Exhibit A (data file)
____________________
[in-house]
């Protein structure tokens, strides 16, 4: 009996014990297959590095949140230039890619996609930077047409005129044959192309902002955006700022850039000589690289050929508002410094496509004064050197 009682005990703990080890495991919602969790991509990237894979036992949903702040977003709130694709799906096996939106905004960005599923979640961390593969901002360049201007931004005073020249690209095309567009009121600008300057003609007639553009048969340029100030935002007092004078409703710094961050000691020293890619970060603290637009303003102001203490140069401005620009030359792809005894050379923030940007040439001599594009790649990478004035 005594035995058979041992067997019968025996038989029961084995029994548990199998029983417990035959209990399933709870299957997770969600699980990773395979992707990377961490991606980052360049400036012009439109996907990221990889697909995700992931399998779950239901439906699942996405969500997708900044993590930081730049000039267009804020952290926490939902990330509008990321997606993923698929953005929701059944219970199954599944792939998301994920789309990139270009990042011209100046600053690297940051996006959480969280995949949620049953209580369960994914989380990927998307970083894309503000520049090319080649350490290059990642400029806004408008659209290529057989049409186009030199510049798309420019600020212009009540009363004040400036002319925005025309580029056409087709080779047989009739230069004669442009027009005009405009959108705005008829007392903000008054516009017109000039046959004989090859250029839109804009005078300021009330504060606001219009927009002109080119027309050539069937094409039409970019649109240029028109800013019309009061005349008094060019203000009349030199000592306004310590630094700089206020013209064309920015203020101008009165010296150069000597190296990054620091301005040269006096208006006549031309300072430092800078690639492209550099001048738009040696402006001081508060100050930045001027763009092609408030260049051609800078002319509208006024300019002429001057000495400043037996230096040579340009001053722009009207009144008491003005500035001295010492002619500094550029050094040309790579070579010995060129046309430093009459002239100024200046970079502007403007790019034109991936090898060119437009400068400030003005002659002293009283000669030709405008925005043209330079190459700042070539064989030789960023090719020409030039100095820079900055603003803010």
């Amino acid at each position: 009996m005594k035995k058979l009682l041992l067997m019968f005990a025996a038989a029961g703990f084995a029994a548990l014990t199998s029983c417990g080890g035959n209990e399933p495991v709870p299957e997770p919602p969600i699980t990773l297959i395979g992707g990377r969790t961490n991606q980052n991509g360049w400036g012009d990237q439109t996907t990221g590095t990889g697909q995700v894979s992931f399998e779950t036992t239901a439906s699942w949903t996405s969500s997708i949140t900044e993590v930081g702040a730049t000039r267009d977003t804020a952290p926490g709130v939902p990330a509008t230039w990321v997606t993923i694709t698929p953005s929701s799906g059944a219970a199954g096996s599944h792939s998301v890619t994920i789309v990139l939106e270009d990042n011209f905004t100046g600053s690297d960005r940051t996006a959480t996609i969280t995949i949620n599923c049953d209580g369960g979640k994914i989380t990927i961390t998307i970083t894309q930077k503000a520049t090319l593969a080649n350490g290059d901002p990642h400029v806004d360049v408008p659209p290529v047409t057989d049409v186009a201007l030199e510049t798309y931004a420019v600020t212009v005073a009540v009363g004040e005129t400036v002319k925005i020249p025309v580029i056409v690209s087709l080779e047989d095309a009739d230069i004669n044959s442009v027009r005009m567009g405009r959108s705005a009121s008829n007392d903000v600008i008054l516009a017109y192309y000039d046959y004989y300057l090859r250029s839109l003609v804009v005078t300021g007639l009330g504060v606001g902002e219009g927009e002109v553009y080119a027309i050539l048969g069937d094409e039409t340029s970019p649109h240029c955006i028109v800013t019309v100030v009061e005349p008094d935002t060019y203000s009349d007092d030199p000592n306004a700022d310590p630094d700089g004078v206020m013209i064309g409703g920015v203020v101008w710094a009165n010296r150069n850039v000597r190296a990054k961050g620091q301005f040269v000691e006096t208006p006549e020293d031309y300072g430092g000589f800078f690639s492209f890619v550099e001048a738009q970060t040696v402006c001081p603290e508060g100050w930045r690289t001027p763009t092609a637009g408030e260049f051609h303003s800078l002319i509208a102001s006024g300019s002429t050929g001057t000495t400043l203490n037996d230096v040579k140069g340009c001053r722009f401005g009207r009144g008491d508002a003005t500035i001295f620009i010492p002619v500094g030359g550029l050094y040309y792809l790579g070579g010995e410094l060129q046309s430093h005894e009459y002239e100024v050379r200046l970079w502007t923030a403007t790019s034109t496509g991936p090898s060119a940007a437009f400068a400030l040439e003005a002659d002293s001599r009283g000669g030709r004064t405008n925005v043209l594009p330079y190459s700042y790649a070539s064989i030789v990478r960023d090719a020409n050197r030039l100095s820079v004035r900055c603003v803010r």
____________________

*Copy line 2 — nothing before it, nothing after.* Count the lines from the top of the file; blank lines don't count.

């Protein structure tokens, strides 16, 4: 009996014990297959590095949140230039890619996609930077047409005129044959192309902002955006700022850039000589690289050929508002410094496509004064050197 009682005990703990080890495991919602969790991509990237894979036992949903702040977003709130694709799906096996939106905004960005599923979640961390593969901002360049201007931004005073020249690209095309567009009121600008300057003609007639553009048969340029100030935002007092004078409703710094961050000691020293890619970060603290637009303003102001203490140069401005620009030359792809005894050379923030940007040439001599594009790649990478004035 005594035995058979041992067997019968025996038989029961084995029994548990199998029983417990035959209990399933709870299957997770969600699980990773395979992707990377961490991606980052360049400036012009439109996907990221990889697909995700992931399998779950239901439906699942996405969500997708900044993590930081730049000039267009804020952290926490939902990330509008990321997606993923698929953005929701059944219970199954599944792939998301994920789309990139270009990042011209100046600053690297940051996006959480969280995949949620049953209580369960994914989380990927998307970083894309503000520049090319080649350490290059990642400029806004408008659209290529057989049409186009030199510049798309420019600020212009009540009363004040400036002319925005025309580029056409087709080779047989009739230069004669442009027009005009405009959108705005008829007392903000008054516009017109000039046959004989090859250029839109804009005078300021009330504060606001219009927009002109080119027309050539069937094409039409970019649109240029028109800013019309009061005349008094060019203000009349030199000592306004310590630094700089206020013209064309920015203020101008009165010296150069000597190296990054620091301005040269006096208006006549031309300072430092800078690639492209550099001048738009040696402006001081508060100050930045001027763009092609408030260049051609800078002319509208006024300019002429001057000495400043037996230096040579340009001053722009009207009144008491003005500035001295010492002619500094550029050094040309790579070579010995060129046309430093009459002239100024200046970079502007403007790019034109991936090898060119437009400068400030003005002659002293009283000669030709405008925005043209330079190459700042070539064989030789960023090719020409030039100095820079900055603003803010």